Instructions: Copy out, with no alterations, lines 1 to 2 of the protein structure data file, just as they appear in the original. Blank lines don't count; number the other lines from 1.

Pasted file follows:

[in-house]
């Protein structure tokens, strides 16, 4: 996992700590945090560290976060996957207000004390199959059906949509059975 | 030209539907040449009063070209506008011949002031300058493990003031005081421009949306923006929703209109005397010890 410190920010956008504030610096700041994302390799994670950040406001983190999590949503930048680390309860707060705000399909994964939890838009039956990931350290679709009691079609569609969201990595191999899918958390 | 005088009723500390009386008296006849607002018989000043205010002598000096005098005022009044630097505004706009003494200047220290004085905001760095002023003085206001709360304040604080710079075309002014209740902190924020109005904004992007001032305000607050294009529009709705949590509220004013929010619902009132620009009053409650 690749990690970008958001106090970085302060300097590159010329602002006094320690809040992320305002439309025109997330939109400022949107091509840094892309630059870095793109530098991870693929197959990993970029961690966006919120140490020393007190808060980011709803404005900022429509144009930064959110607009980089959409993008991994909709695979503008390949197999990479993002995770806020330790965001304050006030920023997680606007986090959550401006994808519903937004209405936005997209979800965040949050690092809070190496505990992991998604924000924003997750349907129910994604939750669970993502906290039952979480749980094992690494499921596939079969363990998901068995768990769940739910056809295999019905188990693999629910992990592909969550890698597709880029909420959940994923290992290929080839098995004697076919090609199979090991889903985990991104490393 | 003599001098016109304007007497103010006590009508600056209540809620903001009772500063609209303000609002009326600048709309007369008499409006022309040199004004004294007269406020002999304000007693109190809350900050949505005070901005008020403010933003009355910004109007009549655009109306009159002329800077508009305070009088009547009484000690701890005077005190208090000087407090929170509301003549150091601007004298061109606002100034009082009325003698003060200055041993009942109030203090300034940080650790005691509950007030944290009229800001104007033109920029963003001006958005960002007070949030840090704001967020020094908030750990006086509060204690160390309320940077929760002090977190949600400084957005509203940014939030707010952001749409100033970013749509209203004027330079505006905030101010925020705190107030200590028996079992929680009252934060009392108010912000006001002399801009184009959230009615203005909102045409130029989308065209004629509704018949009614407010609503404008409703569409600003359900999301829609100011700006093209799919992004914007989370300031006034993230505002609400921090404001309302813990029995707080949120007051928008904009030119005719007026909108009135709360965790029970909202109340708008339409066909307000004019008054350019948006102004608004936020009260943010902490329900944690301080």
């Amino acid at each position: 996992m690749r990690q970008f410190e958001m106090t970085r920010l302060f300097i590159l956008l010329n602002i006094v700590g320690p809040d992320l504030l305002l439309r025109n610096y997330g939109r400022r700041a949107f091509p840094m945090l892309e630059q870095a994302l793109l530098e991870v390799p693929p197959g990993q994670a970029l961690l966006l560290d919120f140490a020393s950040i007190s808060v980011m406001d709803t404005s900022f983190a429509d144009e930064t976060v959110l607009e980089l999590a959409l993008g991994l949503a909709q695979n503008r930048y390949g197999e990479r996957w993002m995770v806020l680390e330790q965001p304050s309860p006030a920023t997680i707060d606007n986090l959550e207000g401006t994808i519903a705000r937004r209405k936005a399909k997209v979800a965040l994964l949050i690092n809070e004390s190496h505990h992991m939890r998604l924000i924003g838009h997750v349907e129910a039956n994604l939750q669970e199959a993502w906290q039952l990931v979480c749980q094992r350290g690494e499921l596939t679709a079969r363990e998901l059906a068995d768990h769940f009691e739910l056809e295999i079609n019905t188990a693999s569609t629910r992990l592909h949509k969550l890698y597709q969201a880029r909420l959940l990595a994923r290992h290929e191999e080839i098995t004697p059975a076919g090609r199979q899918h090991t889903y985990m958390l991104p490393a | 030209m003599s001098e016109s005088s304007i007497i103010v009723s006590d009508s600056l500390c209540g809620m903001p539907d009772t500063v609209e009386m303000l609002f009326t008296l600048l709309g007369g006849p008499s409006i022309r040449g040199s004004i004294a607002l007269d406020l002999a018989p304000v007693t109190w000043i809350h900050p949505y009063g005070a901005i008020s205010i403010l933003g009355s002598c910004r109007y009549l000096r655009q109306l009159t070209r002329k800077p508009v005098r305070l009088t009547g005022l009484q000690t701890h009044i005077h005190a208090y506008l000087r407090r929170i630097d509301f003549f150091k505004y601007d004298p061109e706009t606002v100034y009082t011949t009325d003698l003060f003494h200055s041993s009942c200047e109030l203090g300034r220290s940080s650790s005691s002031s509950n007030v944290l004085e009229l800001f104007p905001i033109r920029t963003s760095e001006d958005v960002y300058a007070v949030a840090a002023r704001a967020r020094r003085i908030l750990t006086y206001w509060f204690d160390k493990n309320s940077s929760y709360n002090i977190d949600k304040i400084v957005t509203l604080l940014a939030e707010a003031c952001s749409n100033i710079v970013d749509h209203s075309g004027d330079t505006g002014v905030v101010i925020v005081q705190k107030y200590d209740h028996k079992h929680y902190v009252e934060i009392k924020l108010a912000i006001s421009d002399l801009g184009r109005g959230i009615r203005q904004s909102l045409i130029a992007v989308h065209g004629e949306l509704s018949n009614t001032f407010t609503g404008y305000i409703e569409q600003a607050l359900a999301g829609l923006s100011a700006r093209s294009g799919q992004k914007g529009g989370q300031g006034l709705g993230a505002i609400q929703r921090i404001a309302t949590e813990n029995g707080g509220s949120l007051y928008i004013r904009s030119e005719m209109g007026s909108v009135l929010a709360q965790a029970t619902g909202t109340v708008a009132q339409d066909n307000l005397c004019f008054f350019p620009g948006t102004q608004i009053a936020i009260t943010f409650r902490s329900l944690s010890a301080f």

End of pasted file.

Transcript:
[in-house]
């Protein structure tokens, strides 16, 4: 996992700590945090560290976060996957207000004390199959059906949509059975 | 030209539907040449009063070209506008011949002031300058493990003031005081421009949306923006929703209109005397010890 410190920010956008504030610096700041994302390799994670950040406001983190999590949503930048680390309860707060705000399909994964939890838009039956990931350290679709009691079609569609969201990595191999899918958390 | 005088009723500390009386008296006849607002018989000043205010002598000096005098005022009044630097505004706009003494200047220290004085905001760095002023003085206001709360304040604080710079075309002014209740902190924020109005904004992007001032305000607050294009529009709705949590509220004013929010619902009132620009009053409650 690749990690970008958001106090970085302060300097590159010329602002006094320690809040992320305002439309025109997330939109400022949107091509840094892309630059870095793109530098991870693929197959990993970029961690966006919120140490020393007190808060980011709803404005900022429509144009930064959110607009980089959409993008991994909709695979503008390949197999990479993002995770806020330790965001304050006030920023997680606007986090959550401006994808519903937004209405936005997209979800965040949050690092809070190496505990992991998604924000924003997750349907129910994604939750669970993502906290039952979480749980094992690494499921596939079969363990998901068995768990769940739910056809295999019905188990693999629910992990592909969550890698597709880029909420959940994923290992290929080839098995004697076919090609199979090991889903985990991104490393 | 003599001098016109304007007497103010006590009508600056209540809620903001009772500063609209303000609002009326600048709309007369008499409006022309040199004004004294007269406020002999304000007693109190809350900050949505005070901005008020403010933003009355910004109007009549655009109306009159002329800077508009305070009088009547009484000690701890005077005190208090000087407090929170509301003549150091601007004298061109606002100034009082009325003698003060200055041993009942109030203090300034940080650790005691509950007030944290009229800001104007033109920029963003001006958005960002007070949030840090704001967020020094908030750990006086509060204690160390309320940077929760002090977190949600400084957005509203940014939030707010952001749409100033970013749509209203004027330079505006905030101010925020705190107030200590028996079992929680009252934060009392108010912000006001002399801009184009959230009615203005909102045409130029989308065209004629509704018949009614407010609503404008409703569409600003359900999301829609100011700006093209799919992004914007989370300031006034993230505002609400921090404001309302813990029995707080949120007051928008904009030119005719007026909108009135709360965790029970909202109340708008339409066909307000004019008054350019948006102004608004936020009260943010902490329900944690301080």